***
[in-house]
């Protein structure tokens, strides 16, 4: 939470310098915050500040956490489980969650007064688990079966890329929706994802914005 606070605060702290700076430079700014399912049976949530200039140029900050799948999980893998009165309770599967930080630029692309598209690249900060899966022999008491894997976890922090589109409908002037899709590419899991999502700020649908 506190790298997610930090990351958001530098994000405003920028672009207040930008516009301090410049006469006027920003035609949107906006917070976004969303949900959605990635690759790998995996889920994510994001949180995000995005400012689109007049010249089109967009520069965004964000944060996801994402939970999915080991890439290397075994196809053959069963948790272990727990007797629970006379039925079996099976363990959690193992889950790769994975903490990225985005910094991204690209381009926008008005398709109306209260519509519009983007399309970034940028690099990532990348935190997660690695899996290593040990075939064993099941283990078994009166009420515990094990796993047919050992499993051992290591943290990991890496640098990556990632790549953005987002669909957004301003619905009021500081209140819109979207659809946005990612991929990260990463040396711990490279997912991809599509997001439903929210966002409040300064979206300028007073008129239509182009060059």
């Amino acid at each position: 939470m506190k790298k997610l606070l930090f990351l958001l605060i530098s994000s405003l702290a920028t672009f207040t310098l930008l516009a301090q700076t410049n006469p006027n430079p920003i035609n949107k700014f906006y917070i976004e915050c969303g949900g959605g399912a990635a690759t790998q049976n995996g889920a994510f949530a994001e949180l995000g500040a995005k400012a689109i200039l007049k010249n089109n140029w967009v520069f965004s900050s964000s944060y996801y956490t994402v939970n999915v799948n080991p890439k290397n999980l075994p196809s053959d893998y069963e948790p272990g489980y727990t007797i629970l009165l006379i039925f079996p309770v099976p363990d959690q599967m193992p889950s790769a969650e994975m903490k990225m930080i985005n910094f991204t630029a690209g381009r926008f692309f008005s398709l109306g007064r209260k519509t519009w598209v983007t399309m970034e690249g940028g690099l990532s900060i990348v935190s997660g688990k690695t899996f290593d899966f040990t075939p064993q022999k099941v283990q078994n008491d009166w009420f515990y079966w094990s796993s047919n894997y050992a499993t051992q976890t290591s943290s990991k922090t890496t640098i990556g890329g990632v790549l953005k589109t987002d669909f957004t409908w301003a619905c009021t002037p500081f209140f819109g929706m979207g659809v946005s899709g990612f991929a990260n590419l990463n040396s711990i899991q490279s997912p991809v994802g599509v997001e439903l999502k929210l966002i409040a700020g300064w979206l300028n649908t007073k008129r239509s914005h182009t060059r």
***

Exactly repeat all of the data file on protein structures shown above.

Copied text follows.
[in-house]
């Protein structure tokens, strides 16, 4: 939470310098915050500040956490489980969650007064688990079966890329929706994802914005 606070605060702290700076430079700014399912049976949530200039140029900050799948999980893998009165309770599967930080630029692309598209690249900060899966022999008491894997976890922090589109409908002037899709590419899991999502700020649908 506190790298997610930090990351958001530098994000405003920028672009207040930008516009301090410049006469006027920003035609949107906006917070976004969303949900959605990635690759790998995996889920994510994001949180995000995005400012689109007049010249089109967009520069965004964000944060996801994402939970999915080991890439290397075994196809053959069963948790272990727990007797629970006379039925079996099976363990959690193992889950790769994975903490990225985005910094991204690209381009926008008005398709109306209260519509519009983007399309970034940028690099990532990348935190997660690695899996290593040990075939064993099941283990078994009166009420515990094990796993047919050992499993051992290591943290990991890496640098990556990632790549953005987002669909957004301003619905009021500081209140819109979207659809946005990612991929990260990463040396711990490279997912991809599509997001439903929210966002409040300064979206300028007073008129239509182009060059």
């Amino acid at each position: 939470m506190k790298k997610l606070l930090f990351l958001l605060i530098s994000s405003l702290a920028t672009f207040t310098l930008l516009a301090q700076t410049n006469p006027n430079p920003i035609n949107k700014f906006y917070i976004e915050c969303g949900g959605g399912a990635a690759t790998q049976n995996g889920a994510f949530a994001e949180l995000g500040a995005k400012a689109i200039l007049k010249n089109n140029w967009v520069f965004s900050s964000s944060y996801y956490t994402v939970n999915v799948n080991p890439k290397n999980l075994p196809s053959d893998y069963e948790p272990g489980y727990t007797i629970l009165l006379i039925f079996p309770v099976p363990d959690q599967m193992p889950s790769a969650e994975m903490k990225m930080i985005n910094f991204t630029a690209g381009r926008f692309f008005s398709l109306g007064r209260k519509t519009w598209v983007t399309m970034e690249g940028g690099l990532s900060i990348v935190s997660g688990k690695t899996f290593d899966f040990t075939p064993q022999k099941v283990q078994n008491d009166w009420f515990y079966w094990s796993s047919n894997y050992a499993t051992q976890t290591s943290s990991k922090t890496t640098i990556g890329g990632v790549l953005k589109t987002d669909f957004t409908w301003a619905c009021t002037p500081f209140f819109g929706m979207g659809v946005s899709g990612f991929a990260n590419l990463n040396s711990i899991q490279s997912p991809v994802g599509v997001e439903l999502k929210l966002i409040a700020g300064w979206l300028n649908t007073k008129r239509s914005h182009t060059r």